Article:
A decade of underfunding has left the criminal justice system in a perilous state with every part of the process floundering, the report reveals.
“At breaking point”
“The criminal justice system can touch any one of us, at any time,” said Law Society president Christina Blacklaws. “Suddenly - and quite unexpectedly - we could find ourselves as defendant, victim or witness in a criminal proceeding. We rely upon the criminal justice system to ensure our rights are protected and justice is served, but it’s a system that’s crumbling.” The report uncovers a system at breaking point. Its failures are leading to some specific impacts. A failing criminal justice system is undermining justice in countless ways, with the stringent legal aid means test preventing many on low incomes, or in poverty, from accessing justice. Those who sit just above these modest legal aid thresholds are impacted by the ‘innocence tax,’ meaning someone can be found not guilty of a crime but can only claim back some of their costs at legal aid rates. Court closures are making it harder for people to access justice locally. There is a negative impact on people’s lives, because the system is based on the principle people are innocent until proven guilty, yet lives can be ruined before a case even reaches trial. “Release under investigation” means suspects and victims can be left in limbo for months waiting to know whether the police are going to pursue a case. Delays in the disclosure of evidence proving someone’s innocence can have a massively detrimental impact on the life of the accused, meaning they must go through a whole legal process which would have been unnecessary if evidence had been disclosed sooner. The fact cases can be cancelled at the last minute due to ‘warned’ and ‘floating’ lists compounds this - people can emotionally prepare themselves for their case to be heard, only to find out on the day it has been delayed for another few months.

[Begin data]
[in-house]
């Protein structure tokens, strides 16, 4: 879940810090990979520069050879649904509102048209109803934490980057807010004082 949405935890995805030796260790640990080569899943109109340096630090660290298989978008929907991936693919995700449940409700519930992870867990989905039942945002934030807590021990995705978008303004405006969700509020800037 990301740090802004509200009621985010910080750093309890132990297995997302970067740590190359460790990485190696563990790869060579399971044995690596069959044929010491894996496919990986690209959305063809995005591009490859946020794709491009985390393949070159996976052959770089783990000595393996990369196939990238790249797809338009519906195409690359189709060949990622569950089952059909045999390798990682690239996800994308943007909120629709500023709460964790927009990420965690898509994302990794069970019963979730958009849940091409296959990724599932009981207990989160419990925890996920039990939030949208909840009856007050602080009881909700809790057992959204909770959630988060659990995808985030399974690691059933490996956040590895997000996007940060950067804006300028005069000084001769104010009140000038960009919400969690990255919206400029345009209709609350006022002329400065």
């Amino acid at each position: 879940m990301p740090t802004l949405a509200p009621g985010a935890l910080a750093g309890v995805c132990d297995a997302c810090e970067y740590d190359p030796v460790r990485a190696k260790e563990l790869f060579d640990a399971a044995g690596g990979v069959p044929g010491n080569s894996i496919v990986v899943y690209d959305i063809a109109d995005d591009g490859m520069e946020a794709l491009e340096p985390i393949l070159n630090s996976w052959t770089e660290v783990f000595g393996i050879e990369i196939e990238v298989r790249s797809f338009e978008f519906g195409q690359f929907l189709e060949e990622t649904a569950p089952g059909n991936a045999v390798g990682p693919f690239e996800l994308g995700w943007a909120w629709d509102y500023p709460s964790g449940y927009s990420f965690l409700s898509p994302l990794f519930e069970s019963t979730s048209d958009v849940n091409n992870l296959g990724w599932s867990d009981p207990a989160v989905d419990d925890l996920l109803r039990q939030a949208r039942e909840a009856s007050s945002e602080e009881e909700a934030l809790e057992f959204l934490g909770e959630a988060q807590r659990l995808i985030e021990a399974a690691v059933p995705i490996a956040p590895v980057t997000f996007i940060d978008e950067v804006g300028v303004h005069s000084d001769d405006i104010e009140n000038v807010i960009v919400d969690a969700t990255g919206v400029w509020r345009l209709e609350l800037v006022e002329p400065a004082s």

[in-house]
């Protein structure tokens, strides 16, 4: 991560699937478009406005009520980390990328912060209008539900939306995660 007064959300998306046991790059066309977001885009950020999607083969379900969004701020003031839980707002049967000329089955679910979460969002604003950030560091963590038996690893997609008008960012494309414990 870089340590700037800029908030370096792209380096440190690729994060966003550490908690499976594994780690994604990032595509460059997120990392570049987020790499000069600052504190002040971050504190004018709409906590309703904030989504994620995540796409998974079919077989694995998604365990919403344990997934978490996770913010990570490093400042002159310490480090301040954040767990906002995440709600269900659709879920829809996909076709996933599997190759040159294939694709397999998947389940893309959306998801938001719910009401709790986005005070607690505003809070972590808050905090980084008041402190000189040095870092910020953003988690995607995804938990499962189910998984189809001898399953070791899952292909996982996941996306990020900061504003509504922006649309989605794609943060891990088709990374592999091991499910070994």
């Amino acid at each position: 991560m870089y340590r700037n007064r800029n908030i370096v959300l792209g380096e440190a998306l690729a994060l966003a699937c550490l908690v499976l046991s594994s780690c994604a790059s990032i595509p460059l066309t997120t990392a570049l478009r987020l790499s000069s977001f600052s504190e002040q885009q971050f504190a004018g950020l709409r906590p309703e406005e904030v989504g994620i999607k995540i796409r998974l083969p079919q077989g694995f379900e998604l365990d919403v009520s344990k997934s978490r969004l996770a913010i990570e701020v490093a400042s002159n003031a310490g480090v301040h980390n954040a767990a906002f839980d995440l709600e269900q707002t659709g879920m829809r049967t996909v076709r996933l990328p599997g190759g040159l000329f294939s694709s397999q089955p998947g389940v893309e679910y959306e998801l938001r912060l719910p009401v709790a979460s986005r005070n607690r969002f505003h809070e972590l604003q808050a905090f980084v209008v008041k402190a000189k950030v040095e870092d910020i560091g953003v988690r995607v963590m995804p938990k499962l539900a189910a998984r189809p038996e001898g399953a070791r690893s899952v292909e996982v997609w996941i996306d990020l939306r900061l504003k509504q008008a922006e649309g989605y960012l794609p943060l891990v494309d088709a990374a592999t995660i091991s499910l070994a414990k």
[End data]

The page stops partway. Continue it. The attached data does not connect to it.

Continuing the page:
Increasing pressures on the criminal justice system is dire situation only likely to get worse, the reports says, due to increasing pressures on the criminal justice system. The average age of a criminal duty solicitor across the whole of England and Wales is now 47, and in many regions the average age is even higher. In as few as five years there could be areas of the country which have no access to a criminal duty solicitor. The reason behind the shortage is that criminal legal aid fees are extremely low and have not been increased since the 1990s. As the numbers drop, the stresses on those who remain worsen, making the role even more unattractive. This creates a vicious spiral. Christina Blacklaws added, “Since 2011/2012, the Ministry of Justice (MoJ) has lost a quarter of its budget. This has led to significant cuts to our courts and tribunals, legal advice and representation. This is a system which is, without exaggeration, on the brink of the collapse. For victims and the accused, a journey through the system is akin to a nightmare.” Ms Blacklaws explained, “Unsurprisingly, it is those on lower and middle incomes who bear the greatest burden. A recent survey found 60 per cent of respondents believe people on low incomes are more likely to be convicted of crimes than wealthy people. Justice and the rule of law are supposed to be core British values. If we fail to act now, we risk consigning that legacy to the history books – as thousands risk falling through the gaps.” She warned, “It’s time to fix our ailing criminal justice system. Before it’s too late.”
Legal aid means test: The legal aid means test must be uprated as a matter of urgency. The Ministry of Justice should procure independent analysis of the funding required to assure long-term sustainability of the criminal legal aid system. A legal aid task force should be created to evaluate any proposed changes and consider their impact on the criminal justice system. Court delays: ‘warned’, ‘block’ and ‘floating’ court lists should be abolished. This will avoid wasting court time, costs, and anxiety for all parties. The report recommends the Ministry of Justice considers a target deadline for youth cases to be heard. Remuneration rates: Expert lawyers must be kept within the profession to ensure knowledge and experience is retained in the system. Efficiency: The Legal Aid Agency (LAA) should review the Defence Solicitor Call Centre (DSCC). DSCC could be replaced by an automated system, to improve efficiency and reduce cost. We also recommend a centralised IT system be implemented for booking legal visits to prisoners, which would benefit all stakeholders.